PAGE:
Children's Sensitivity to Diagnostic Imaging
Many childhood diseases and conditions can be diagnosed using state-of-the-art medical diagnostic imaging equipment, and countless children have benefited from this technology. Still, unnecessary radiation exposure during medical procedures should be avoided whenever possible-and this is particularly true when the patient is a child.
Because radiation exposure is cumulative, the earlier a person is exposed to radiation the more likely they will have more lifetime exposure than someone who first receives radiation later in life. It is important to discuss whether alternatives may work as well as a test with radiation. Your physician can support you making an informed decision about the test for your child.
RadZoneKids is an easy-to-use community resource to assist parents and caregivers in preparing their children for various diagnostic imaging tests, including CT scans, MRI scans, and X-rays.
The website was designed from a child's perspective, with animated characters, bright colors, easy-to-understand descriptions and an emphasis on learning through simulation and interaction. Children can choose a character and an "adventure" -- a CT scan, MRI scan or an X-ray -- to better understand and visualize what will happen during the actual test. Descriptions of the tests are available in language suitable for children, and there is a parent/caregiver learning section with information about the procedure, as well as questions to ask the child's physician in advance of the test.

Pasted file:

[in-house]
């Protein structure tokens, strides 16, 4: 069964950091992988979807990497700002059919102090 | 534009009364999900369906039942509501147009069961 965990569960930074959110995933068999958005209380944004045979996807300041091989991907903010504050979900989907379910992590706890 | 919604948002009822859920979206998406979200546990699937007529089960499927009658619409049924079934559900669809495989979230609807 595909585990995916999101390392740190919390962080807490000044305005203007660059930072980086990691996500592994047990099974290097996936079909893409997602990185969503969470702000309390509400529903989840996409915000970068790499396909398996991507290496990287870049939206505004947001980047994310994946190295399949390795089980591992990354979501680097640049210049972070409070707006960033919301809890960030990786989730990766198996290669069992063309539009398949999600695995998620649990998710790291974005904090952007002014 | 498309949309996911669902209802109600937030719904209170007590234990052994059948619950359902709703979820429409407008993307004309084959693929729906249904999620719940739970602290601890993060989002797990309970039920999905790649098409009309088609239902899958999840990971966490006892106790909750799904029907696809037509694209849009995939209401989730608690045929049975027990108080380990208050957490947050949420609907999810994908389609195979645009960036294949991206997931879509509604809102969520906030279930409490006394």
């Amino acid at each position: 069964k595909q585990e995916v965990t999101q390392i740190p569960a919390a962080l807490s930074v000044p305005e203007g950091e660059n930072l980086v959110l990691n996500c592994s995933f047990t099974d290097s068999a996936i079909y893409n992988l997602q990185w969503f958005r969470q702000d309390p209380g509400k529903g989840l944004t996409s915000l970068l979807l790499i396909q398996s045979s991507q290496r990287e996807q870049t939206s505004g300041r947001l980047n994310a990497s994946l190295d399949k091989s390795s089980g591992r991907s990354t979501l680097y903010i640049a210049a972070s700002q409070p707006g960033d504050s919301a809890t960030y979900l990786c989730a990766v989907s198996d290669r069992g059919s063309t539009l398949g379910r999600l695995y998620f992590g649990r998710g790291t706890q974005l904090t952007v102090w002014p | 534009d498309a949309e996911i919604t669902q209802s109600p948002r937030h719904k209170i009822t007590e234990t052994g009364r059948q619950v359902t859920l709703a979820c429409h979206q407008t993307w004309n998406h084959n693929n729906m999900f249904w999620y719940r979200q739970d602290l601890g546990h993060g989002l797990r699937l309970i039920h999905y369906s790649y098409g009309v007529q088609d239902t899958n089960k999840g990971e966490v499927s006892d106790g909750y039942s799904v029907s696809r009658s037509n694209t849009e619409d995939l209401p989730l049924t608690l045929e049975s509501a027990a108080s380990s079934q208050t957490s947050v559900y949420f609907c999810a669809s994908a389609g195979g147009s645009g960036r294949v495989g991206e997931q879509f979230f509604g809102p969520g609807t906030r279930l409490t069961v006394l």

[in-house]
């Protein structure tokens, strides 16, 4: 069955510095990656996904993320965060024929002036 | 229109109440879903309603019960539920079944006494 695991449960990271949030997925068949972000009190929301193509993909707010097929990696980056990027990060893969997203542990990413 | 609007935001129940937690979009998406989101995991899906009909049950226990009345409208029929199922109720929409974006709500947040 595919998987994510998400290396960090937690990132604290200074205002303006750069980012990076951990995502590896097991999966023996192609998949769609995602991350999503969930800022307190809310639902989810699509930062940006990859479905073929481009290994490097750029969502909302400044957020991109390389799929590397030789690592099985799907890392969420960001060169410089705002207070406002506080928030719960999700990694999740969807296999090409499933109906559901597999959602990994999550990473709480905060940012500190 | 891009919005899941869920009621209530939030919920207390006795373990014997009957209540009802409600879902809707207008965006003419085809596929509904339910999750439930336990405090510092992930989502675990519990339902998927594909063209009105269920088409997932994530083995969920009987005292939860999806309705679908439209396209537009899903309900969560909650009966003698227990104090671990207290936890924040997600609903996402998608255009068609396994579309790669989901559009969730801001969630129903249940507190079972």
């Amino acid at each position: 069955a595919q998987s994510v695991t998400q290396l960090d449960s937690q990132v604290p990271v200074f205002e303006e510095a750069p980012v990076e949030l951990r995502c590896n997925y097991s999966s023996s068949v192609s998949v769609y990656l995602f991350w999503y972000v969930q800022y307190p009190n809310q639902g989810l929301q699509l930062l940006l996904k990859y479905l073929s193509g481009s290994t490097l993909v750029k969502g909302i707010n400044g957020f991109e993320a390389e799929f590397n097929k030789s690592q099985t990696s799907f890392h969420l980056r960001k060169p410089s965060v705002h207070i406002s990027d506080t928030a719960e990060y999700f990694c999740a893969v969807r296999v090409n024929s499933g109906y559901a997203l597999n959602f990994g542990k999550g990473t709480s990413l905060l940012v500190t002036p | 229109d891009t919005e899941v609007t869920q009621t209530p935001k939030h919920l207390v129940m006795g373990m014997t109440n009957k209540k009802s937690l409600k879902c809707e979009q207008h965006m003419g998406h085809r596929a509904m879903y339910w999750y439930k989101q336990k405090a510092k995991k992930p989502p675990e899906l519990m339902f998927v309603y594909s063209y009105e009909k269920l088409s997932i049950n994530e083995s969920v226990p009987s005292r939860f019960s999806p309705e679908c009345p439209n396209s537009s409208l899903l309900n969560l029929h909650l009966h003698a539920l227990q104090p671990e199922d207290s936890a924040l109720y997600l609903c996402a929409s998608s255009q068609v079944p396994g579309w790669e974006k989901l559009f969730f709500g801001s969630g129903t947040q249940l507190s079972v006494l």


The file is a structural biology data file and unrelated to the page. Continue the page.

"Doctors seek to minimize radiation exposure in their patients," said Michael Pentecost, M.D., chief medical officer of NIA. "If we can help create a better test experience for a child, who may be scared and anxious about things they don't understand, we can hopefully cut down on the number of repeat tests needed."
According to a study published in December 2013 in Pediatrics, the journal of the American Academy of Pediatrics, over a nine-year observation period, the likelihood of a child having a CT procedure increased by 34% and the likelihood of a child having an MRI procedure increased by 84%.
"When used appropriately, these tests can help diagnose and treat patients in a way other methods cannot," said Pentecost. "Ensuring that children know what to expect, and parents and caregivers know what questions to ask are critical parts of this process, and can help lead to potentially better test quality."